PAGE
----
On March 23, the Consolidated Appropriations Act (the “Appropriations Act”) was signed into law by President Trump. Included in the Appropriations Act were certain tax law provisions, including technical corrections to the partnership audit rules, increases in the availability of the low income tax credit, and the correction of what many commentators referred to as the “grain glitch” in Section 199A.
Section 199A, the so called QBI or 20% pass-through deduction (the “QBI deduction”), was introduced in the 2017 tax act. The QBI deduction is effective for tax years beginning after December 31, 2017, and before January 1, 2026. The QBI deduction is complicated, but generally speaking, allows any taxpayer other than a C Corporation to deduct 20% of its qualified business income, and as relevant here, 20% of its qualified REIT dividends, qualified cooperative dividends, and qualified publicly traded partnership income. The QBI deduction is subject to many limitations not discussed here.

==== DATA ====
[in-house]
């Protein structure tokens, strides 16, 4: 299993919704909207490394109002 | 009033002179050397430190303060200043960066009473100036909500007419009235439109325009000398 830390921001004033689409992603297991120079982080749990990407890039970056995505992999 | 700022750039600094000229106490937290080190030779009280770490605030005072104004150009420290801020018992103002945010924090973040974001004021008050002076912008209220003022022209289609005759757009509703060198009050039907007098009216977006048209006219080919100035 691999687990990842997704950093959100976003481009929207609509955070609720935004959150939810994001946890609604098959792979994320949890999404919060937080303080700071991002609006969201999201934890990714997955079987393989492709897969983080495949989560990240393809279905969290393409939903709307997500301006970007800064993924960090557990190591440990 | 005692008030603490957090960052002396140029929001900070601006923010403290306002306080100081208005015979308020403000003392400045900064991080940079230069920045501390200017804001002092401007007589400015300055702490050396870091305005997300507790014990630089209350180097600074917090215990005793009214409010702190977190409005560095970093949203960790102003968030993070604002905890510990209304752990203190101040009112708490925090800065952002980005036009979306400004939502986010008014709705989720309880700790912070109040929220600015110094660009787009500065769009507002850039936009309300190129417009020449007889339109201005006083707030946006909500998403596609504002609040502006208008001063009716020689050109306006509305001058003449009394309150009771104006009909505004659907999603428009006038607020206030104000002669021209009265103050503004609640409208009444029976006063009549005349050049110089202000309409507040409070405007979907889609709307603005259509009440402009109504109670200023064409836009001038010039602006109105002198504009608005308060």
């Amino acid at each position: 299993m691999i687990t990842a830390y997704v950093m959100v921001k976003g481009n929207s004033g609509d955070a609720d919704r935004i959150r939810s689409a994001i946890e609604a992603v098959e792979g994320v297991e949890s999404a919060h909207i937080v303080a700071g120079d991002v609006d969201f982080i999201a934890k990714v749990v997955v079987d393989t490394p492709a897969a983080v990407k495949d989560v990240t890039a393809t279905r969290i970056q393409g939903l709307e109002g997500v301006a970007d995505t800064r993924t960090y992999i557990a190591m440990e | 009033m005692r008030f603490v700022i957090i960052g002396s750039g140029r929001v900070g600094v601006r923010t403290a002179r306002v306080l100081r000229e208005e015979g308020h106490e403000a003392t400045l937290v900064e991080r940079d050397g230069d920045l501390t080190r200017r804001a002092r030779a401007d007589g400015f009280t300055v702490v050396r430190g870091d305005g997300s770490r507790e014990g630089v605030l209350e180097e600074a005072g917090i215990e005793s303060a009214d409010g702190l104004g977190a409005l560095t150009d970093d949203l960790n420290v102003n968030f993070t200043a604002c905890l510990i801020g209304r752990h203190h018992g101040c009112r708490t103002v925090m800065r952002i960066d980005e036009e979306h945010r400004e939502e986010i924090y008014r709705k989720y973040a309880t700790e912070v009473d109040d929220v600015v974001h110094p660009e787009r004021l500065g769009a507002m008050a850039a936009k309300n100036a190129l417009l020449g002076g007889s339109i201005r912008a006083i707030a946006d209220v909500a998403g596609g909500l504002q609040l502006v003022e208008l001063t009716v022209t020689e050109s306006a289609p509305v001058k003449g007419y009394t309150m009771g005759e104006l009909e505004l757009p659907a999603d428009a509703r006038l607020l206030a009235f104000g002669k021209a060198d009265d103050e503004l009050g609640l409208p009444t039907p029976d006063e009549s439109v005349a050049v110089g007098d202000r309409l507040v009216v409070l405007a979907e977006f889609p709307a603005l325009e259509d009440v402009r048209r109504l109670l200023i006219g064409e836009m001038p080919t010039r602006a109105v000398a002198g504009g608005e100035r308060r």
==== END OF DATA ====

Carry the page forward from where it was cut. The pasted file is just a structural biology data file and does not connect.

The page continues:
As enacted, the QBI deduction was criticized for favoring farmers that sold to cooperatives instead of private companies. Under Section 199A, qualified business income is calculated on a net basis whereas cooperative dividends are calculated on a gross basis. This meant that farmers that sold to cooperatives could deduct 20% of gross sales as opposed to 20% of net income. According to lawmakers, this was an unintended mistake.
The Appropriations Act addressed this criticism by repealing the special deduction for qualified cooperative dividends. It also repeals the exclusion of cooperative dividends from the calculation of qualified business income.
Authored byRandall D. McClanahan